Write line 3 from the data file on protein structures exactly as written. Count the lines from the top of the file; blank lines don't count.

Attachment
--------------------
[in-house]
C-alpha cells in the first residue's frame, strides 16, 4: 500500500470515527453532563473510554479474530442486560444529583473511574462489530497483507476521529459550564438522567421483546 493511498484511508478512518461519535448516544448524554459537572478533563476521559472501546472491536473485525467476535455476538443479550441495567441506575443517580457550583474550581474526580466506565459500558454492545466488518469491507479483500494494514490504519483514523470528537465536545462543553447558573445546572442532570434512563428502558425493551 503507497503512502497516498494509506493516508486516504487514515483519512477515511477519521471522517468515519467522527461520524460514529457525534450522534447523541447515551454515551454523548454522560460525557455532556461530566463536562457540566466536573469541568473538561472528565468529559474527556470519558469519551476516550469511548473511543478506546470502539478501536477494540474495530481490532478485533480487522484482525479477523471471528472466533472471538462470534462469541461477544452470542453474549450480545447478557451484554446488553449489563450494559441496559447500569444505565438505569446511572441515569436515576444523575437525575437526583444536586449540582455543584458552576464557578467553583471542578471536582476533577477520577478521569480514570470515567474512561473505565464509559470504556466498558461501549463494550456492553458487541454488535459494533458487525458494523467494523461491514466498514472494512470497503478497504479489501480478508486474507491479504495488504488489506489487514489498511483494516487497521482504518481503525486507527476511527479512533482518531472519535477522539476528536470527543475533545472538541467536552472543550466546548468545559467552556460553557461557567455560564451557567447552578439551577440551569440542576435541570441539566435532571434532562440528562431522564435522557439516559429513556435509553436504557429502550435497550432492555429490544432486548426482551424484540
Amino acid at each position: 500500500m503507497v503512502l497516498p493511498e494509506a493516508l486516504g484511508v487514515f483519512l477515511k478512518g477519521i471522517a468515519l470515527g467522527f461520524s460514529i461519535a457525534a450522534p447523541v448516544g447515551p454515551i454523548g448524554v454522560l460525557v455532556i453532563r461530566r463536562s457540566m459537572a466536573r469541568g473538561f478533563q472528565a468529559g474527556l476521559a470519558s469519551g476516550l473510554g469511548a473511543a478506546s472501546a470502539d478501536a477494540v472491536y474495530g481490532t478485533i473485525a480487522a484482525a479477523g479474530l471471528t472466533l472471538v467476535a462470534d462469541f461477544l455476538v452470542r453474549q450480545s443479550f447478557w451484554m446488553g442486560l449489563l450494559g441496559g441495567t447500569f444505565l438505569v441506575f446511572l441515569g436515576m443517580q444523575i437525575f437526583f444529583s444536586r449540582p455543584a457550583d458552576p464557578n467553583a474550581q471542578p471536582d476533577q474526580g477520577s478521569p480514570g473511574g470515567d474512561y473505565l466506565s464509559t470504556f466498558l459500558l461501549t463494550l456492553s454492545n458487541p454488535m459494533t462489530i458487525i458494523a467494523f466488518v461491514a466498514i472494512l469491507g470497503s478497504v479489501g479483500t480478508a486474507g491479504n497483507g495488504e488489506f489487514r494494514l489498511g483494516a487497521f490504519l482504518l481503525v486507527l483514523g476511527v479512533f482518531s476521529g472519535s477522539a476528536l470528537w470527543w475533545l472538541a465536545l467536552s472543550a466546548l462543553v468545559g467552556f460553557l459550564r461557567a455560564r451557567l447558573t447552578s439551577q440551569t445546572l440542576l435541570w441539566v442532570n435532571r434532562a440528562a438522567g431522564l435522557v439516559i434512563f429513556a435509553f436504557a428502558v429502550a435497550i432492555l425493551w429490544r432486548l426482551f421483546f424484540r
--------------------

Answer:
Amino acid at each position: 500500500m503507497v503512502l497516498p493511498e494509506a493516508l486516504g484511508v487514515f483519512l477515511k478512518g477519521i471522517a468515519l470515527g467522527f461520524s460514529i461519535a457525534a450522534p447523541v448516544g447515551p454515551i454523548g448524554v454522560l460525557v455532556i453532563r461530566r463536562s457540566m459537572a466536573r469541568g473538561f478533563q472528565a468529559g474527556l476521559a470519558s469519551g476516550l473510554g469511548a473511543a478506546s472501546a470502539d478501536a477494540v472491536y474495530g481490532t478485533i473485525a480487522a484482525a479477523g479474530l471471528t472466533l472471538v467476535a462470534d462469541f461477544l455476538v452470542r453474549q450480545s443479550f447478557w451484554m446488553g442486560l449489563l450494559g441496559g441495567t447500569f444505565l438505569v441506575f446511572l441515569g436515576m443517580q444523575i437525575f437526583f444529583s444536586r449540582p455543584a457550583d458552576p464557578n467553583a474550581q471542578p471536582d476533577q474526580g477520577s478521569p480514570g473511574g470515567d474512561y473505565l466506565s464509559t470504556f466498558l459500558l461501549t463494550l456492553s454492545n458487541p454488535m459494533t462489530i458487525i458494523a467494523f466488518v461491514a466498514i472494512l469491507g470497503s478497504v479489501g479483500t480478508a486474507g491479504n497483507g495488504e488489506f489487514r494494514l489498511g483494516a487497521f490504519l482504518l481503525v486507527l483514523g476511527v479512533f482518531s476521529g472519535s477522539a476528536l470528537w470527543w475533545l472538541a465536545l467536552s472543550a466546548l462543553v468545559g467552556f460553557l459550564r461557567a455560564r451557567l447558573t447552578s439551577q440551569t445546572l440542576l435541570w441539566v442532570n435532571r434532562a440528562a438522567g431522564l435522557v439516559i434512563f429513556a435509553f436504557a428502558v429502550a435497550i432492555l425493551w429490544r432486548l426482551f421483546f424484540r